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New Findings: Decline in Black Incarceration for Drug Offenses   :)


Dear Friend,

For the first time in 25 years, since the inception of the "war on drugs," the number of African Americans incarcerated in state prisons for drug offenses has declined substantially, according to a study released today by The Sentencing Project. It finds a 21.6% drop in the number of blacks incarcerated for a drug offense, a decline of 31,000 people during the period 1999-2005.  The study, The Changing Racial Dynamics of the War on Drugs   :)

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also documents a corresponding rise in the number of whites in
state prison for a drug offense, an increase of 42.6% during this time frame, or
more than 21,000 people. The number of Latinos incarcerated for state drug
offenses was virtually unchanged.
The study notes that the black declines in incarceration
represent "the end result of 50 state law enforcement and sentencing systems"
which need to be examined individually. But overall, the decline in blacks
incarcerated for a drug offense follows upon declining arrest and conviction
rates for blacks as well. The study suggests much of the disparity resulting
from the drug war has been a function of police targeting of open-air drug
markets. As crack use and sales have declined, or moved indoors in some cases,
law enforcement activity may have been reduced correspondingly.
Because of the rising number of whites in prison for a drug offense, the overall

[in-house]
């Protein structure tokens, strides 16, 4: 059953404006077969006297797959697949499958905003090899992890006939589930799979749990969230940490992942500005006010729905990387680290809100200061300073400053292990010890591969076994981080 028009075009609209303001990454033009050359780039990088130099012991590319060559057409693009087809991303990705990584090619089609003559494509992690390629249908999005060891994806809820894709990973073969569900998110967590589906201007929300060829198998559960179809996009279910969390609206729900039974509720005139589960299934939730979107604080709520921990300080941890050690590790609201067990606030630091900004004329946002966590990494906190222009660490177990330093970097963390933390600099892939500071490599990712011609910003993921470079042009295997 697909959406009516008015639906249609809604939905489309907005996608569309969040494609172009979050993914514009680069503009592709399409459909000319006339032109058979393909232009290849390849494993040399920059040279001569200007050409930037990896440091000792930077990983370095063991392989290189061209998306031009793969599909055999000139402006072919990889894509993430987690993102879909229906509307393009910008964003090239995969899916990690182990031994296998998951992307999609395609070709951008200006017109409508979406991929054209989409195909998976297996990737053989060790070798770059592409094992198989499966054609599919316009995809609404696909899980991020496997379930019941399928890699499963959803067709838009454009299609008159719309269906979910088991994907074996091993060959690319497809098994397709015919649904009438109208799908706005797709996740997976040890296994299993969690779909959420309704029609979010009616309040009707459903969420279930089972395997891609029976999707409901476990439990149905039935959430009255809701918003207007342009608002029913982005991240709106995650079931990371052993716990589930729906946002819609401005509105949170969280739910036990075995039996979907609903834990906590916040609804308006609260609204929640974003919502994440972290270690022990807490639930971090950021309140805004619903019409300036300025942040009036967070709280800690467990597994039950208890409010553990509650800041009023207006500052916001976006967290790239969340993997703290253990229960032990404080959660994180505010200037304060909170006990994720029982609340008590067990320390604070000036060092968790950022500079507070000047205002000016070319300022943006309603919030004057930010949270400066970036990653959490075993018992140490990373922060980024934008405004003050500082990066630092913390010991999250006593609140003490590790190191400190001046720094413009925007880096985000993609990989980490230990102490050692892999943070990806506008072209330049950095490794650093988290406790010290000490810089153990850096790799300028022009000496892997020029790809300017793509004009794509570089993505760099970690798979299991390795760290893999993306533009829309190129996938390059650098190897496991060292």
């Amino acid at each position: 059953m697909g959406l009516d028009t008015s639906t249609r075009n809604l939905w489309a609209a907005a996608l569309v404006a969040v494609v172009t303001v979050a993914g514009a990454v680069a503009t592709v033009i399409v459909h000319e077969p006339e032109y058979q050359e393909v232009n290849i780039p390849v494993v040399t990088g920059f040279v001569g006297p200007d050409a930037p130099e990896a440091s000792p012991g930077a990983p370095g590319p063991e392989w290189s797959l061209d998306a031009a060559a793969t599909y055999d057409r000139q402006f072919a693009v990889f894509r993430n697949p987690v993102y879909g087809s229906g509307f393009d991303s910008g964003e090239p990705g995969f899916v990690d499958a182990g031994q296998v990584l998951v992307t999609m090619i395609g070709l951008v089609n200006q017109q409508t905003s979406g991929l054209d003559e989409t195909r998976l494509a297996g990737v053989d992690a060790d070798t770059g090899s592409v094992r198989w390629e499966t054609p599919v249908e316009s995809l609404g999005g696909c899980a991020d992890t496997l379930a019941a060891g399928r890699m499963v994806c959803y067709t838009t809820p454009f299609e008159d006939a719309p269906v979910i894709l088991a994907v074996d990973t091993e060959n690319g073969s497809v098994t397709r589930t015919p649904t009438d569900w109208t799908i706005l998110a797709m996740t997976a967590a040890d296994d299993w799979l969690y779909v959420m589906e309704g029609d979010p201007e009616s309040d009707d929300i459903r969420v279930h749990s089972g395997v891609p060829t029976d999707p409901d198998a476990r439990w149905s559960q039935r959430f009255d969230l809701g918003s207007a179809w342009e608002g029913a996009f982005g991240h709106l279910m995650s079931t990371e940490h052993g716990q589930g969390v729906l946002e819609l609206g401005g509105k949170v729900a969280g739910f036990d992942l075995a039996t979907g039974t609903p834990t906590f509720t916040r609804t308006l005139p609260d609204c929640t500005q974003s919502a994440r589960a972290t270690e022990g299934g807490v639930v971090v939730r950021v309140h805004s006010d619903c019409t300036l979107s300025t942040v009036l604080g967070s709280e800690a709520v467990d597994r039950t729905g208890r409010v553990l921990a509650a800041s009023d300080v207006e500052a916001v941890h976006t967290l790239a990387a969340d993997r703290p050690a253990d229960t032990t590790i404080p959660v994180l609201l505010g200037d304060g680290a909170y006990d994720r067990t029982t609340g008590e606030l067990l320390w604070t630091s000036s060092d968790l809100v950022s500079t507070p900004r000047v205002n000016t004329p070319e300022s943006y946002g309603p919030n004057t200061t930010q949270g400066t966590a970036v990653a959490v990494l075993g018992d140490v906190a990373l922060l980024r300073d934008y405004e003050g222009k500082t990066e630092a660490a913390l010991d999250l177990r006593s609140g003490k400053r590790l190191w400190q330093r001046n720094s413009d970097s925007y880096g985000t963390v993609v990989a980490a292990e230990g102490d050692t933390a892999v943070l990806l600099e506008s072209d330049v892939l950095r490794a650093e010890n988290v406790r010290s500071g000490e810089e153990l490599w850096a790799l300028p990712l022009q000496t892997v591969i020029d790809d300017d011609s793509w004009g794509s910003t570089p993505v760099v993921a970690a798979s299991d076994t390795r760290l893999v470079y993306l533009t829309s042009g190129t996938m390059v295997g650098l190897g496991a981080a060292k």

number of persons serving state prison time for a drug offense remained at a
record 250,000 during the study period. The white increase may be related in
part to more aggressive enforcement of methamphetamine laws, according to the
study. While methamphetamine is only used at significant levels in a relative
handful of states, data from states such as Iowa and Minnesota show a
substantial influx of these cases during this time period.
analysis by The Sentencing Project also documented a sharp contrast between
state and federal prison populations. While the number of persons in state
prisons for a drug offense rose by less than 1% during the study period, the
increase in federal prisons was more than 32%. These latter changes are
attributed to ongoing aggressive enforcement of drug laws, including application
of harsh mandatory sentencing policies. Despite declines in the use of crack
cocaine, federal prosecution and incarceration levels for crack offenses remain
high and have a stark racially disparate impact.
In reviewing the
study's findings, Mauer noted that despite the new trend, African Americans are
still imprisoned at more than six times the rate of whites for all offenses.
Moreover, high incarceration rates for low-level drug offenses remain a function
of the largely punitive approach to drug abuse that has proven expensive and
Today's study is
based on an analysis of government data from the Bureau of Justice Statistics,
FBI, and the Department of Health and Human Services.  Click here

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to read The Sentencing
Project's report, The Changing Racial Dynamics
of the War on Drugs.

-The Sentencing Project

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